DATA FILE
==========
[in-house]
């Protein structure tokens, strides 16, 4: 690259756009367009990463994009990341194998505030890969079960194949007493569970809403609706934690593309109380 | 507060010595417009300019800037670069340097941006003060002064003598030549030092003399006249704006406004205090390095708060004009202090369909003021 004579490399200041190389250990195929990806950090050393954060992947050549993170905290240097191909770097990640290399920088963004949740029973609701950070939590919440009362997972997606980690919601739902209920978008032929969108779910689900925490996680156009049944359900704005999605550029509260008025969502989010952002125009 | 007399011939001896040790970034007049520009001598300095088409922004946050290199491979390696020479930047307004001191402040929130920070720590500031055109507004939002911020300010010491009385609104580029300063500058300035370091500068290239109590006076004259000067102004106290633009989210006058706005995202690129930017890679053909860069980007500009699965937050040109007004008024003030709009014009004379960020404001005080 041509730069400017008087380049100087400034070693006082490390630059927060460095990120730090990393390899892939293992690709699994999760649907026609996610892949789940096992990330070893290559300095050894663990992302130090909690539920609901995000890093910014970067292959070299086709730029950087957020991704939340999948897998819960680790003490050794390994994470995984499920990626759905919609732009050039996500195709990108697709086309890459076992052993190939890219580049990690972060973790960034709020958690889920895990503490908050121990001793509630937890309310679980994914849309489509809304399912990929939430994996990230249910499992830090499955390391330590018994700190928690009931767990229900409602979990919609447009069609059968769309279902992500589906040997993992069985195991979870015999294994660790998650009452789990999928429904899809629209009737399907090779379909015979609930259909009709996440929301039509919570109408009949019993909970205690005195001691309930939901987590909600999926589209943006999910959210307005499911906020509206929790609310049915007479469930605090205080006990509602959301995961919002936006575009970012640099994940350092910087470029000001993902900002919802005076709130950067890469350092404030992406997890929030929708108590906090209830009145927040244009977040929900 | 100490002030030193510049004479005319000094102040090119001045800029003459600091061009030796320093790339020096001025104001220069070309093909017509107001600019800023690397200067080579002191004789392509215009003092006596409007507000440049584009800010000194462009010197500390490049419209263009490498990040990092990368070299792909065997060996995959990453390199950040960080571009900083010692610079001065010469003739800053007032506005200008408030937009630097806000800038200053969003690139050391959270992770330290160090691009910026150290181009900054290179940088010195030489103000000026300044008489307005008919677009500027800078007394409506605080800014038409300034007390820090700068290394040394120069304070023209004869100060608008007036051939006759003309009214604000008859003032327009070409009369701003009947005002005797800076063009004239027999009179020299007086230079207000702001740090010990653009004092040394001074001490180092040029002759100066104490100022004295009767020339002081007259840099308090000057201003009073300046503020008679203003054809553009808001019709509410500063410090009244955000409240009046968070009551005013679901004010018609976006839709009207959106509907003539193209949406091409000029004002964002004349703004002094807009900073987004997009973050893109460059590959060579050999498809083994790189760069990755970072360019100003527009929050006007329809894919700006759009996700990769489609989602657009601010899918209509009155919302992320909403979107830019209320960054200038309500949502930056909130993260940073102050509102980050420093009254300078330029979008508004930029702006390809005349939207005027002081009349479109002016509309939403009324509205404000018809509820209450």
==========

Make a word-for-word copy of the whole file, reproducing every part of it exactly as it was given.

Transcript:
[in-house]
């Protein structure tokens, strides 16, 4: 690259756009367009990463994009990341194998505030890969079960194949007493569970809403609706934690593309109380 | 507060010595417009300019800037670069340097941006003060002064003598030549030092003399006249704006406004205090390095708060004009202090369909003021 004579490399200041190389250990195929990806950090050393954060992947050549993170905290240097191909770097990640290399920088963004949740029973609701950070939590919440009362997972997606980690919601739902209920978008032929969108779910689900925490996680156009049944359900704005999605550029509260008025969502989010952002125009 | 007399011939001896040790970034007049520009001598300095088409922004946050290199491979390696020479930047307004001191402040929130920070720590500031055109507004939002911020300010010491009385609104580029300063500058300035370091500068290239109590006076004259000067102004106290633009989210006058706005995202690129930017890679053909860069980007500009699965937050040109007004008024003030709009014009004379960020404001005080 041509730069400017008087380049100087400034070693006082490390630059927060460095990120730090990393390899892939293992690709699994999760649907026609996610892949789940096992990330070893290559300095050894663990992302130090909690539920609901995000890093910014970067292959070299086709730029950087957020991704939340999948897998819960680790003490050794390994994470995984499920990626759905919609732009050039996500195709990108697709086309890459076992052993190939890219580049990690972060973790960034709020958690889920895990503490908050121990001793509630937890309310679980994914849309489509809304399912990929939430994996990230249910499992830090499955390391330590018994700190928690009931767990229900409602979990919609447009069609059968769309279902992500589906040997993992069985195991979870015999294994660790998650009452789990999928429904899809629209009737399907090779379909015979609930259909009709996440929301039509919570109408009949019993909970205690005195001691309930939901987590909600999926589209943006999910959210307005499911906020509206929790609310049915007479469930605090205080006990509602959301995961919002936006575009970012640099994940350092910087470029000001993902900002919802005076709130950067890469350092404030992406997890929030929708108590906090209830009145927040244009977040929900 | 100490002030030193510049004479005319000094102040090119001045800029003459600091061009030796320093790339020096001025104001220069070309093909017509107001600019800023690397200067080579002191004789392509215009003092006596409007507000440049584009800010000194462009010197500390490049419209263009490498990040990092990368070299792909065997060996995959990453390199950040960080571009900083010692610079001065010469003739800053007032506005200008408030937009630097806000800038200053969003690139050391959270992770330290160090691009910026150290181009900054290179940088010195030489103000000026300044008489307005008919677009500027800078007394409506605080800014038409300034007390820090700068290394040394120069304070023209004869100060608008007036051939006759003309009214604000008859003032327009070409009369701003009947005002005797800076063009004239027999009179020299007086230079207000702001740090010990653009004092040394001074001490180092040029002759100066104490100022004295009767020339002081007259840099308090000057201003009073300046503020008679203003054809553009808001019709509410500063410090009244955000409240009046968070009551005013679901004010018609976006839709009207959106509907003539193209949406091409000029004002964002004349703004002094807009900073987004997009973050893109460059590959060579050999498809083994790189760069990755970072360019100003527009929050006007329809894919700006759009996700990769489609989602657009601010899918209509009155919302992320909403979107830019209320960054200038309500949502930056909130993260940073102050509102980050420093009254300078330029979008508004930029702006390809005349939207005027002081009349479109002016509309939403009324509205404000018809509820209450």